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Cities of the Plain: Border Trilogy (3) Paperback – May 25, 1999
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In this magnificent new novel, the National Book Award-winning author of All the Pretty Horses and The Crossing fashions a darkly beautiful elegy for the American frontier.
The setting is New Mexico in 1952, where John Grady Cole and Billy Parham are working as ranch hands. To the North lie the proving grounds of Alamogordo; to the South, the twin cities of El Paso and Juarez, Mexico. Their life is made up of trail drives and horse auctions and stories told by campfire light. It is a life that is about to change forever, and John Grady and Billy both know it.
The catalyst for that change appears in the form of a beautiful, ill-starred Mexican prostitute. When John Grady falls in love, Billy agrees--against his better judgment--to help him rescue the girl from her suavely brutal pimp. The ensuing events resonate with the violence and inevitability of classic tragedy. Hauntingly beautiful, filled with sorrow, humor and awe, Cities of the Plain is a genuine American epic.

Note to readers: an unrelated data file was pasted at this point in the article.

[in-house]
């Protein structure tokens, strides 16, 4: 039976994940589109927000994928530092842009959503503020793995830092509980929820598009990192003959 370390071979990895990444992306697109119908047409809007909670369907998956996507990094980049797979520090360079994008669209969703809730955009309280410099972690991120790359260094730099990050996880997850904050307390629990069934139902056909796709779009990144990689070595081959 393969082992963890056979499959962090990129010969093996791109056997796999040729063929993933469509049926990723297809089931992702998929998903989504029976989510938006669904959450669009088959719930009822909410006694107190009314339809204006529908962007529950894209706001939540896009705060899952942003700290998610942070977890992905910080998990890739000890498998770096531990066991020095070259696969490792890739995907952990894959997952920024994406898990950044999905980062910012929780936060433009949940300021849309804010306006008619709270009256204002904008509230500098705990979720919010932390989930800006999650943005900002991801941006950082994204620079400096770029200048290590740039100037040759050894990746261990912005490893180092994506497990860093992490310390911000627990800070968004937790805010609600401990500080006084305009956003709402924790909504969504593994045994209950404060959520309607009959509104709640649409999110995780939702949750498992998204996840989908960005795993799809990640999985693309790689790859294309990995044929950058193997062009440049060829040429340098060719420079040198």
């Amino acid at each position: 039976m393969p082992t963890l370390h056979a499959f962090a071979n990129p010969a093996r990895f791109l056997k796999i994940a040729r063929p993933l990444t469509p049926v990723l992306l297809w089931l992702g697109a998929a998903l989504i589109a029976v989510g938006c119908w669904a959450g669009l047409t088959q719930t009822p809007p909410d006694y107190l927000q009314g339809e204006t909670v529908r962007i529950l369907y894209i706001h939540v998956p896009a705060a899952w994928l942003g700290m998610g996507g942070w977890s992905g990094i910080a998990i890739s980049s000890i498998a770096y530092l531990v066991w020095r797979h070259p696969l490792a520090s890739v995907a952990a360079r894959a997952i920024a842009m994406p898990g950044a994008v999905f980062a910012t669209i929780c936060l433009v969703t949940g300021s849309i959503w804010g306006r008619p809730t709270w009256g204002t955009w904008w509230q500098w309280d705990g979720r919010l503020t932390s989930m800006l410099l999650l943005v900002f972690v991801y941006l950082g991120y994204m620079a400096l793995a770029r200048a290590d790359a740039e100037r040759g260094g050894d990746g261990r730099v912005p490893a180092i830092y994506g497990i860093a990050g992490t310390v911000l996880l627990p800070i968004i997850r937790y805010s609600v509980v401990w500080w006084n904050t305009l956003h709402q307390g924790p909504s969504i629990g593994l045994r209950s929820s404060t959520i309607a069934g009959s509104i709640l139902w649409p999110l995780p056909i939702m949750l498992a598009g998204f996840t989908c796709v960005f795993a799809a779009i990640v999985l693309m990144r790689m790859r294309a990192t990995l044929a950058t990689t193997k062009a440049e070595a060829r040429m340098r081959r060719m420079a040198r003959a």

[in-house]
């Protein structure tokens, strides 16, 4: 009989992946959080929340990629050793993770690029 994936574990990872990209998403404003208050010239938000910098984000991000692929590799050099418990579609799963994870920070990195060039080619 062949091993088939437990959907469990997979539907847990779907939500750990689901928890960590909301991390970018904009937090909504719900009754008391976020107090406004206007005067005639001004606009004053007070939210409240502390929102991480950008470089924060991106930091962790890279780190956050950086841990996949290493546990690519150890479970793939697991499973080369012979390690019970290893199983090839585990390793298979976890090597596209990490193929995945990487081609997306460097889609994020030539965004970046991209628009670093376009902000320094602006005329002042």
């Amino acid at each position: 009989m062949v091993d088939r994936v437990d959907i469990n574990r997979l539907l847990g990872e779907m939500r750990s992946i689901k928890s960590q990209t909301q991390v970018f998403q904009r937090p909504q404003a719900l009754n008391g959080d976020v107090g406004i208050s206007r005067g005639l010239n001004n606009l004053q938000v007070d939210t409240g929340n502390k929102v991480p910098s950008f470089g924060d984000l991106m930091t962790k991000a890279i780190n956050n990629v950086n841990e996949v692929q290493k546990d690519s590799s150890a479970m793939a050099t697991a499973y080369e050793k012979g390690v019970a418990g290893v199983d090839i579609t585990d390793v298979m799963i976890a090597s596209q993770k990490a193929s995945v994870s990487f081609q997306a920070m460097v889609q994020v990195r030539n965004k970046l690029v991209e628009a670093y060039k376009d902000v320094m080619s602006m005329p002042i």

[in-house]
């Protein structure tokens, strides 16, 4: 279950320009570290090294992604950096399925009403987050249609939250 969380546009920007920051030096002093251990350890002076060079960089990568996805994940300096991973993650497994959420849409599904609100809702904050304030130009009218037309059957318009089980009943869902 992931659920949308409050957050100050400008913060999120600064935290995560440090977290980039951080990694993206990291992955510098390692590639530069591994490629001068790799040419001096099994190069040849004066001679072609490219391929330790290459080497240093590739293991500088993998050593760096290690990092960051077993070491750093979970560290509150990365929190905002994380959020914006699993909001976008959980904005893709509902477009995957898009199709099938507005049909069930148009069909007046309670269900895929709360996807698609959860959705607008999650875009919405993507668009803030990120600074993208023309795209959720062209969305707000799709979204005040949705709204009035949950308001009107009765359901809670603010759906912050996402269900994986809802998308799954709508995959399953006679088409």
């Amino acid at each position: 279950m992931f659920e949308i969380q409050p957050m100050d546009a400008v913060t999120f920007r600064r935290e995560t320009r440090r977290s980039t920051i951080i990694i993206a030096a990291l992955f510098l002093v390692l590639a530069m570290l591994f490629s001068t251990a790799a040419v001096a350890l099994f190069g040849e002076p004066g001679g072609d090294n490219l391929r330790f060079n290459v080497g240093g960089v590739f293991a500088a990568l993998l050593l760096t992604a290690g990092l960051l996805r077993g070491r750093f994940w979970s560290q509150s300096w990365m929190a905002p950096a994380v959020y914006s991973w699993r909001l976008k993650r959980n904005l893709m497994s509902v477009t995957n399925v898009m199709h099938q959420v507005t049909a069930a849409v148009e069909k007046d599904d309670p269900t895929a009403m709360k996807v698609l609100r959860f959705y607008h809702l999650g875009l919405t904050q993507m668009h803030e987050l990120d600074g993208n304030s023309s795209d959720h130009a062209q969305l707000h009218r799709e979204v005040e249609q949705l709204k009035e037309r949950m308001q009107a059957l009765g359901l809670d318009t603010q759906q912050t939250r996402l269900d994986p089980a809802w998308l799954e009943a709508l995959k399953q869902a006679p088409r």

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In the historic calendar of western Christianity, the Sunday before Ash Wednesday - the beginning of Lent - is known as Quinquagesima (50 days). From antiquity the church has assigned an episode from the life of Christ as recorded in Luke chapter 18 to be read on that day. Here, in so many words, Jesus tells his disciples that it's time for his work to end; he will go to Jerusalem, confront evil and be killed. For their part, the disciples fail to grasp his meaning, though the fault it would seem is not entirely their own. Luke writes, "This saying was hidden from them."
Throughout his Border Trilogy, McCarthy has been examining the nature of things which are unable to ever be fully known, things hidden from view. Those things which, despite our inability to put a name to them or our best failed attempts to measure them, possess an ancient power. "Immanence" is what the ancients came to call it: the thought that a thing can somehow be real in the world and yet transcend that world. The idea has been troubling the minds of mystics of every progressive culture for at least five millennia, if the record is to be believed. From Abraham through Hesiod and Homer, first-century Buddhist holy men, through the ante-Nicene Fathers up through Spinoza and finding its way into the lyrics of Tom Waits. Things which are even if you can't quite put a finger on them. Cormac McCarthy captures this spirit with an eloquence rarely witnessed in American letters.